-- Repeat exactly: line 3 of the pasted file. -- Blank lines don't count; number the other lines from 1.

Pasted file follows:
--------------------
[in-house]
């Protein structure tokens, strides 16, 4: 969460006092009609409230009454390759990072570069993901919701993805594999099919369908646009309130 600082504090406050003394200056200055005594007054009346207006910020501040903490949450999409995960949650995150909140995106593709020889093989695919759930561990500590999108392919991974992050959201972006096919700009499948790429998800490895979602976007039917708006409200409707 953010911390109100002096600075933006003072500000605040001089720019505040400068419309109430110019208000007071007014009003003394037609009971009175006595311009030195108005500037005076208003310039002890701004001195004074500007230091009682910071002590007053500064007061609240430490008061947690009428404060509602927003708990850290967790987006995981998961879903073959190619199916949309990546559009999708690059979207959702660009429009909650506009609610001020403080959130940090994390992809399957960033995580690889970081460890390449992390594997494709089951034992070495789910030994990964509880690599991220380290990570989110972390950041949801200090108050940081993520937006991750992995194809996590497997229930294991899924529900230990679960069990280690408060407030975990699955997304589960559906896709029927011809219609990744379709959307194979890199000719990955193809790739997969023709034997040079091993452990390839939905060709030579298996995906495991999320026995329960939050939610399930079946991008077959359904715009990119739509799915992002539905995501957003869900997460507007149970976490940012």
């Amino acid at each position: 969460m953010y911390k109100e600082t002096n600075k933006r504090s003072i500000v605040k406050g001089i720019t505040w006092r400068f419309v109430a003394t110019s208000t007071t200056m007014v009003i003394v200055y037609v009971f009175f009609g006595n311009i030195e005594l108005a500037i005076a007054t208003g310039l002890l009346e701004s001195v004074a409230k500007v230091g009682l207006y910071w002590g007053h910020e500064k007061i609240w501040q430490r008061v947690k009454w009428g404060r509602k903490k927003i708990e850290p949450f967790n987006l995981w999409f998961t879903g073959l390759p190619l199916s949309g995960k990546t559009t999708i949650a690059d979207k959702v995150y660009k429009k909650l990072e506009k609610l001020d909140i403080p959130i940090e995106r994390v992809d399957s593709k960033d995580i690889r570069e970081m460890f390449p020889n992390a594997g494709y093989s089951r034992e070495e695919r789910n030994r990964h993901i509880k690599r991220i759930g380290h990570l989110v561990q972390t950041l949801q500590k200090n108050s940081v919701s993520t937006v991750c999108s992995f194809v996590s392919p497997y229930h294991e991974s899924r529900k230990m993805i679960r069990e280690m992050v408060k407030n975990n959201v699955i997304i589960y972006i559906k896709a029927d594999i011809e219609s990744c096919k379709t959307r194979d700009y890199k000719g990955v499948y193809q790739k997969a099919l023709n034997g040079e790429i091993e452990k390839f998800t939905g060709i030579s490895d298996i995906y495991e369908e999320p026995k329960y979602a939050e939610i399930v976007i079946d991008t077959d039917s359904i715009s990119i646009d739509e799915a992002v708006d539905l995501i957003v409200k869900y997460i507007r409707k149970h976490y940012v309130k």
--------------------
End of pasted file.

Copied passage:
């Amino acid at each position: 969460m953010y911390k109100e600082t002096n600075k933006r504090s003072i500000v605040k406050g001089i720019t505040w006092r400068f419309v109430a003394t110019s208000t007071t200056m007014v009003i003394v200055y037609v009971f009175f009609g006595n311009i030195e005594l108005a500037i005076a007054t208003g310039l002890l009346e701004s001195v004074a409230k500007v230091g009682l207006y910071w002590g007053h910020e500064k007061i609240w501040q430490r008061v947690k009454w009428g404060r509602k903490k927003i708990e850290p949450f967790n987006l995981w999409f998961t879903g073959l390759p190619l199916s949309g995960k990546t559009t999708i949650a690059d979207k959702v995150y660009k429009k909650l990072e506009k609610l001020d909140i403080p959130i940090e995106r994390v992809d399957s593709k960033d995580i690889r570069e970081m460890f390449p020889n992390a594997g494709y093989s089951r034992e070495e695919r789910n030994r990964h993901i509880k690599r991220i759930g380290h990570l989110v561990q972390t950041l949801q500590k200090n108050s940081v919701s993520t937006v991750c999108s992995f194809v996590s392919p497997y229930h294991e991974s899924r529900k230990m993805i679960r069990e280690m992050v408060k407030n975990n959201v699955i997304i589960y972006i559906k896709a029927d594999i011809e219609s990744c096919k379709t959307r194979d700009y890199k000719g990955v499948y193809q790739k997969a099919l023709n034997g040079e790429i091993e452990k390839f998800t939905g060709i030579s490895d298996i995906y495991e369908e999320p026995k329960y979602a939050e939610i399930v976007i079946d991008t077959d039917s359904i715009s990119i646009d739509e799915a992002v708006d539905l995501i957003v409200k869900y997460i507007r409707k149970h976490y940012v309130k």